The country has removed the last of its pandemic-related travel restrictions, but the nation’s once-vibrant tourism industry still faces plenty of challenges on its long road to recovery, not least the continued absence of big-spending Chinese visitors.
Anyone can now travel to the South-East Asian country without having to register for a so-called Thailand Pass before arriving, the last entry requirement after Thailand had ditched all other Covid-19 entry rules.
Yesterday’s move itself is unlikely to spark a sudden rush of visitors, especially as it is now the low season.
And while the earlier dismantling of other, more onerous rules such as quarantine has helped lure some visitors back to the country, Thai businesses still desperately need a bigger influx of customers after Covid-19 torched international travel and left tourist hotspots deserted.
“Tourists will return, but our survival will be challenging,” Tourism Council of Thailand president Chamnan Srisawat said.
“Less than half of tourism businesses have resumed, and those that are open again don’t have enough customers to operate profitably.”
Thailand expects 9.3 million foreign arrivals this year, compared with only about 428,000 in 2021.
That’s still a far cry from the 40 million visitors in 2019.
Arrivals are expected to reach 24 million, or 60% of pre-pandemic levels, as far off as 2024, the World Bank said in a report on Wednesday.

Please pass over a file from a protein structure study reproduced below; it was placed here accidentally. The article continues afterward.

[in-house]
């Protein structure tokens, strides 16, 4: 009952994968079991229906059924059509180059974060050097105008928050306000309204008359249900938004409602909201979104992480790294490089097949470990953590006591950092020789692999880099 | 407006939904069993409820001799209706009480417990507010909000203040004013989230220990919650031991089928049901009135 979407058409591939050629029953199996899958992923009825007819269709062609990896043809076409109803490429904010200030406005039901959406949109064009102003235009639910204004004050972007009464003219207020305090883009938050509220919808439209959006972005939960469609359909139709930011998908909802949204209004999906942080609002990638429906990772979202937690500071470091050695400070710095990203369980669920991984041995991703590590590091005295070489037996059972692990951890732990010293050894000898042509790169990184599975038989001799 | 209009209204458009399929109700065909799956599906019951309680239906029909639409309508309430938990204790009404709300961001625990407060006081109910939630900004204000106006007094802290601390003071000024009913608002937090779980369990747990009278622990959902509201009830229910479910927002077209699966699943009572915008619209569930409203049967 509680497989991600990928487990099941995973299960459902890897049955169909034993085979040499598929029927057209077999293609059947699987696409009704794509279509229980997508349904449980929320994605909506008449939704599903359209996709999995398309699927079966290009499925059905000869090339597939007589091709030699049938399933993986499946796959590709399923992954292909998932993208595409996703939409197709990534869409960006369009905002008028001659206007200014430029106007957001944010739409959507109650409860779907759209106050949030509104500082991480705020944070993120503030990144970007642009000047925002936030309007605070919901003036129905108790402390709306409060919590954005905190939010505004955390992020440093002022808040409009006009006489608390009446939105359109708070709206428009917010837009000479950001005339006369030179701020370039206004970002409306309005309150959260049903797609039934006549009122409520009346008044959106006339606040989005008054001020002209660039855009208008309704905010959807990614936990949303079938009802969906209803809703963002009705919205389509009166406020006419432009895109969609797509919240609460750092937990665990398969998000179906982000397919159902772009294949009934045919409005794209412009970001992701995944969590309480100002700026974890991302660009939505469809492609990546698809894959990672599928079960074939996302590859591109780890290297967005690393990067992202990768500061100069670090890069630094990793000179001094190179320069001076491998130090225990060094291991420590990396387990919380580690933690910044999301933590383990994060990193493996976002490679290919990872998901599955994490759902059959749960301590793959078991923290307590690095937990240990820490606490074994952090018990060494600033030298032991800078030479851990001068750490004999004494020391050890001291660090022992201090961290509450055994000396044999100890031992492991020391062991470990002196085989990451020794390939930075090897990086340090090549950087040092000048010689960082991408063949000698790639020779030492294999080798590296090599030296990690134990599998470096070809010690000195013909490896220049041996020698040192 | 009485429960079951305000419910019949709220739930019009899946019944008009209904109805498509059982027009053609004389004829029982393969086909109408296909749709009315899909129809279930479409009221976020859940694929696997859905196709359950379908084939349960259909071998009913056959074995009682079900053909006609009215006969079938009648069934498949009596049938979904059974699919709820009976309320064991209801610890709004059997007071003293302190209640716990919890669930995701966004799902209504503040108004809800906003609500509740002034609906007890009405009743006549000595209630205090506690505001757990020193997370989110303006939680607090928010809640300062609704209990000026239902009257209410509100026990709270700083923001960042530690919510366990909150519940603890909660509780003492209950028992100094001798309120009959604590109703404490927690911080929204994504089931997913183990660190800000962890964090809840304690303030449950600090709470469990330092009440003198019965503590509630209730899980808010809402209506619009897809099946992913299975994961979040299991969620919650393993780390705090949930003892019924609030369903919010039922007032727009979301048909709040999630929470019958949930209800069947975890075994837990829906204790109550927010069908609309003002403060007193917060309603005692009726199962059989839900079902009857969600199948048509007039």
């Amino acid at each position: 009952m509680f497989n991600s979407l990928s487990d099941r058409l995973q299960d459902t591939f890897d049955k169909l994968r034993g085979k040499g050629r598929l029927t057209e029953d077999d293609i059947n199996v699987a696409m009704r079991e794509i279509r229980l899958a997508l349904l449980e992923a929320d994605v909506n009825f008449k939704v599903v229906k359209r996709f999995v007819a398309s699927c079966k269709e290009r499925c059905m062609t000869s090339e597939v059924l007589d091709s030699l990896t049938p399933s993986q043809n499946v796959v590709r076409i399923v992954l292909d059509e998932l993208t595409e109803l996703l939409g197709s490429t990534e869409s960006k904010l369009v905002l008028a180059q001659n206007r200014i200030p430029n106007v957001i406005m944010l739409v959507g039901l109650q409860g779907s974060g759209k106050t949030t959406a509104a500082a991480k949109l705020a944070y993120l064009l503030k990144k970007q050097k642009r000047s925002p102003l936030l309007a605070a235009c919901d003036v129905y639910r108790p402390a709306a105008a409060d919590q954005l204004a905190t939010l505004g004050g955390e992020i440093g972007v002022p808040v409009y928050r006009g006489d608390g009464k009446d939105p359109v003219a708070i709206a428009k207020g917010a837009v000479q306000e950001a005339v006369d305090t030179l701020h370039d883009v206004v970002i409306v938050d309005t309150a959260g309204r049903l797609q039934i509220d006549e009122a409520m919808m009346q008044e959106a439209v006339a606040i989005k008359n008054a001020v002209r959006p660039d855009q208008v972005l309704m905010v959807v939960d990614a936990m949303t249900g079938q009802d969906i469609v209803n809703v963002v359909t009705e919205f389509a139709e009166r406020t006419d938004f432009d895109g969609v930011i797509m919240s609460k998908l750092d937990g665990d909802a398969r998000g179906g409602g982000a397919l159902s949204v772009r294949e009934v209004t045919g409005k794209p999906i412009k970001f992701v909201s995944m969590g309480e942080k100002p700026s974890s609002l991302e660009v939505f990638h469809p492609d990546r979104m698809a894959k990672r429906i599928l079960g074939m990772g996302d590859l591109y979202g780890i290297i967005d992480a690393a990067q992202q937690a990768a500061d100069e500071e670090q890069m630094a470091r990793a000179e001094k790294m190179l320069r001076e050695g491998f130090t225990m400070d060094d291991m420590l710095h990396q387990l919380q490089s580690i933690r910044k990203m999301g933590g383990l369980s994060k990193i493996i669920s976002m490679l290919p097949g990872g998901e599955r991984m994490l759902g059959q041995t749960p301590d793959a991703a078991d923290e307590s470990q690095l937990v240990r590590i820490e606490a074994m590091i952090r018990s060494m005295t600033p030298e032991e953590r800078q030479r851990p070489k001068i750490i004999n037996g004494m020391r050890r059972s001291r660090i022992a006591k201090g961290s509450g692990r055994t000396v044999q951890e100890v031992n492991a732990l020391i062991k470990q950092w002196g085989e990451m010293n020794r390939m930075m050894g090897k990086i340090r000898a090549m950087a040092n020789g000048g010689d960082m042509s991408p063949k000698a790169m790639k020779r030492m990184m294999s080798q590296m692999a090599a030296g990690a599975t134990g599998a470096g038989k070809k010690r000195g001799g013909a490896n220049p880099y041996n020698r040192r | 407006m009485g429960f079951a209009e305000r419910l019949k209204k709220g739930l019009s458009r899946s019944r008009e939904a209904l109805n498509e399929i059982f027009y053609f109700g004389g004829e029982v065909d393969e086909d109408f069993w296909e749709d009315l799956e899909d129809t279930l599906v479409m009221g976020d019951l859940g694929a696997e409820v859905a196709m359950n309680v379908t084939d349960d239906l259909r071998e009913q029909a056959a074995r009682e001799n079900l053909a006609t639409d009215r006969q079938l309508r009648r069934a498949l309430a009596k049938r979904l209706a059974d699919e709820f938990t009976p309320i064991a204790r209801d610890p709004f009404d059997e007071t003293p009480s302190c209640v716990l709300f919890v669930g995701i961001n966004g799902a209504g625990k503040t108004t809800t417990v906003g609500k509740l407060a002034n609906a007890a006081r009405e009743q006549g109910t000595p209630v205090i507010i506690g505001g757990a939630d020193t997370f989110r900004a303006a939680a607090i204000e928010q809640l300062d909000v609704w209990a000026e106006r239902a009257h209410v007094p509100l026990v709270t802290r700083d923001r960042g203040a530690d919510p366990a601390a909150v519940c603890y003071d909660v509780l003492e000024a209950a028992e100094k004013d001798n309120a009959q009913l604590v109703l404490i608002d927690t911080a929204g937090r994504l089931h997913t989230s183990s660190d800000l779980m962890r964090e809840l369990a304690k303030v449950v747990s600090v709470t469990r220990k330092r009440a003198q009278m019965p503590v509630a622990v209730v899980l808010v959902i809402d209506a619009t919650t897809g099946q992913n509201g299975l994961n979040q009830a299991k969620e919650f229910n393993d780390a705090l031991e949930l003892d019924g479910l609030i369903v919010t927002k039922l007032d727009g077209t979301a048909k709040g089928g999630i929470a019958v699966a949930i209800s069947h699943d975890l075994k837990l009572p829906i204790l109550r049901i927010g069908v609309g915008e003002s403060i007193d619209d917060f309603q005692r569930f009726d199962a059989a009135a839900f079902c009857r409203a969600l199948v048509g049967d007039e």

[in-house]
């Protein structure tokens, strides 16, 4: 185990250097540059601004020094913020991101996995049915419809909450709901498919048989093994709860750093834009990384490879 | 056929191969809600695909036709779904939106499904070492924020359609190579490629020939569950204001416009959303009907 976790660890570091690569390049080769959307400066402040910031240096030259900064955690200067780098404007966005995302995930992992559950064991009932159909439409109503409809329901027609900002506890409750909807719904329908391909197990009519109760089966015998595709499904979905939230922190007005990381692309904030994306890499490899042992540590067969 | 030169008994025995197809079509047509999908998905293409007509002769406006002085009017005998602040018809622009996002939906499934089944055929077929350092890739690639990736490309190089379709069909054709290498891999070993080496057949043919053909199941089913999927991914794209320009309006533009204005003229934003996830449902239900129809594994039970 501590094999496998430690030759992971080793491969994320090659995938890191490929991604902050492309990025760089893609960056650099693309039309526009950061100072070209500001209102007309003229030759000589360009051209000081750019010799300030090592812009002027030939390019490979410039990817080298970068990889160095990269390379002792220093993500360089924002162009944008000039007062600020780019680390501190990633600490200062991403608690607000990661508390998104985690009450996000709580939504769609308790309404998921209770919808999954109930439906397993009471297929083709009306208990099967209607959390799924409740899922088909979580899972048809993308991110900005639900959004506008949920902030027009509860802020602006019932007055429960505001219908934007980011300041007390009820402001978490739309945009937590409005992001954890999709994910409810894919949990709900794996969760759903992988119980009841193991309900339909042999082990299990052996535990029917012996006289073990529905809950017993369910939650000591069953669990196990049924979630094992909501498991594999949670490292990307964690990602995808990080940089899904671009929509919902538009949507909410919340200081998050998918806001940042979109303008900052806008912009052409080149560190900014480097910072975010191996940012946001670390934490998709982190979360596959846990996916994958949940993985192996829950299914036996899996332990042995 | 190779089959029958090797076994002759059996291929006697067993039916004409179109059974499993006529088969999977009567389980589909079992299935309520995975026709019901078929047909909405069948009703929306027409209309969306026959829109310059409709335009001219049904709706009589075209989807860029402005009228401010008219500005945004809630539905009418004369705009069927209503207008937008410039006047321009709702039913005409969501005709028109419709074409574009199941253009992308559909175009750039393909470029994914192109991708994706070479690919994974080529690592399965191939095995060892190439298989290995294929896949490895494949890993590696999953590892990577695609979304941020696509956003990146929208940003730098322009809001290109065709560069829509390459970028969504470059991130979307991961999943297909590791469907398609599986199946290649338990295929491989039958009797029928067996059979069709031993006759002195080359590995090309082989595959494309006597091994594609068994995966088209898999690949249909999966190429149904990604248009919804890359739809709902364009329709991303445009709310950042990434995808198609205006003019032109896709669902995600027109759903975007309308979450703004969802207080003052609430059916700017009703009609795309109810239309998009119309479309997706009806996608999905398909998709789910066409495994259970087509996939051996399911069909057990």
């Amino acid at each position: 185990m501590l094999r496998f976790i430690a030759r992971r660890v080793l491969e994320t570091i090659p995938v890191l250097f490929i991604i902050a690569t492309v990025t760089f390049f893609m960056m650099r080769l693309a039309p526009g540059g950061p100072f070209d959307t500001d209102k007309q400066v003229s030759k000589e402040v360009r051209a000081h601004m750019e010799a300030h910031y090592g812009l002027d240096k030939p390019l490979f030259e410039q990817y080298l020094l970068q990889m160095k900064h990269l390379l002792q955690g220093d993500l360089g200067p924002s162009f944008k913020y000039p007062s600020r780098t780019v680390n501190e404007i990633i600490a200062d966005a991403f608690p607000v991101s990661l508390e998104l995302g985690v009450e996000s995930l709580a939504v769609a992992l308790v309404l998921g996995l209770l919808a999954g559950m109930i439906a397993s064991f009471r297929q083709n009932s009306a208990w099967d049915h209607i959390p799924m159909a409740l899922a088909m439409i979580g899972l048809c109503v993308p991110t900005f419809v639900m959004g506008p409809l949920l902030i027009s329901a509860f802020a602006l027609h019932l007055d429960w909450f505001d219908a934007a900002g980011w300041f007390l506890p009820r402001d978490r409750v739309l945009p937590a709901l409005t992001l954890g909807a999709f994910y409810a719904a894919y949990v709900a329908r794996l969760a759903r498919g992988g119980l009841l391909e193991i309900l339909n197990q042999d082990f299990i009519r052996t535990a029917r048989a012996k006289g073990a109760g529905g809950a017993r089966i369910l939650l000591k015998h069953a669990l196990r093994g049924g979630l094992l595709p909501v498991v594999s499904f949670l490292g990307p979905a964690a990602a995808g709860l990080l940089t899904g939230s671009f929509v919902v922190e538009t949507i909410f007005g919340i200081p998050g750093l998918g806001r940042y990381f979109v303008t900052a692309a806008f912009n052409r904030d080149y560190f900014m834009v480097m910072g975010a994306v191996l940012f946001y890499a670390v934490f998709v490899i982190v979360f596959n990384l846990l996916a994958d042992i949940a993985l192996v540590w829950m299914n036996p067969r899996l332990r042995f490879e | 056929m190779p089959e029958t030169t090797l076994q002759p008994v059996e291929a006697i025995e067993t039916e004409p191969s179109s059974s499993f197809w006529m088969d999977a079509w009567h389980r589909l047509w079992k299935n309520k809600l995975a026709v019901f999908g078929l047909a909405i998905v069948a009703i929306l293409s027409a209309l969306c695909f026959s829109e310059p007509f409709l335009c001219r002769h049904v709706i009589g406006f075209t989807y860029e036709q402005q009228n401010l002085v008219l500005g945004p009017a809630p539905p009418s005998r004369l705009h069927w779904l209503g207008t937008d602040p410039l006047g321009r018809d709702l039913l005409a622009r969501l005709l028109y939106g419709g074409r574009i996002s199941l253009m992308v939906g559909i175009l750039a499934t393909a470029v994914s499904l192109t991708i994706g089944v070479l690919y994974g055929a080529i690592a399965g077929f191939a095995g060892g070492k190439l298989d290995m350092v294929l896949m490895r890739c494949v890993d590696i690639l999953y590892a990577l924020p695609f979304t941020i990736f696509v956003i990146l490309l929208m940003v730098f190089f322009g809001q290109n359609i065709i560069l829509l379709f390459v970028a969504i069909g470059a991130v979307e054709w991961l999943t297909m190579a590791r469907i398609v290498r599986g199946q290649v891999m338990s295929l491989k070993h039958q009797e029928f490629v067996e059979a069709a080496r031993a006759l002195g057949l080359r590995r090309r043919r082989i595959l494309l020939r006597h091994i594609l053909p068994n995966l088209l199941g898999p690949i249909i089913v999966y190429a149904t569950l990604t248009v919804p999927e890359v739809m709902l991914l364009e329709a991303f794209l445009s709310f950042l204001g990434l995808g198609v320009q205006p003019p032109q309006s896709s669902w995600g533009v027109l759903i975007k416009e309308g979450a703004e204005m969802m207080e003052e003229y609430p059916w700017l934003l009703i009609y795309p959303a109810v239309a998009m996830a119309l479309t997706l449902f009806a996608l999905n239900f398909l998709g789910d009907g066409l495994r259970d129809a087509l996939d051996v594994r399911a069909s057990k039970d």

International tourists spent 1.9 trillion baht in Thailand in 2019, and the industry has typically accounted for about 12% of the country’s gross domestic product, according to official figures.
Data on Thursday showed foreign travel spending in the first quarter this year was 65.9 billion baht (RM8.2bil), an 86% increase from the lows of the same period of 2021.
China used to be the biggest source of tourists, making up more than a quarter of international arrivals. But Thailand will have to rebuild without that crucial inflow for the foreseeable future as Beijing maintains a tight grip on travel in its pursuit of Covid Zero.
“Chinese tourists are a key factor to the recovery,” said Suksit Suvunditkul, president of Thai Hotels Association’s southern chapter.
Phuket is particularly popular with Chinese visitors, he said.
“They used to fill every hotel, everywhere, whether seaside or downtown, all year round.”
Just to break even, hotels will need to increase occupancy rates to 50% from 30% now, said Marisa Sukosol Nunbhakdi, president of Thai Hotels Association.
“With incurring expenses and no revenue, we had to endure massive losses,” she said.
“Staff who left have not returned to the sector.”
Hotels had debts of more than 400 billion baht with Thai commercial banks around the end of 2021, according to the Bank of Thailand, while the tourism industry lost more than three million workers from the start of the pandemic to the third quarter of 2021, based on Tourism Council of Thailand estimates.
“The main challenge is to remain afloat in the third year of the pandemic, with income less than 30% what it was and many service workers gone,” said Suksit. — Bloomberg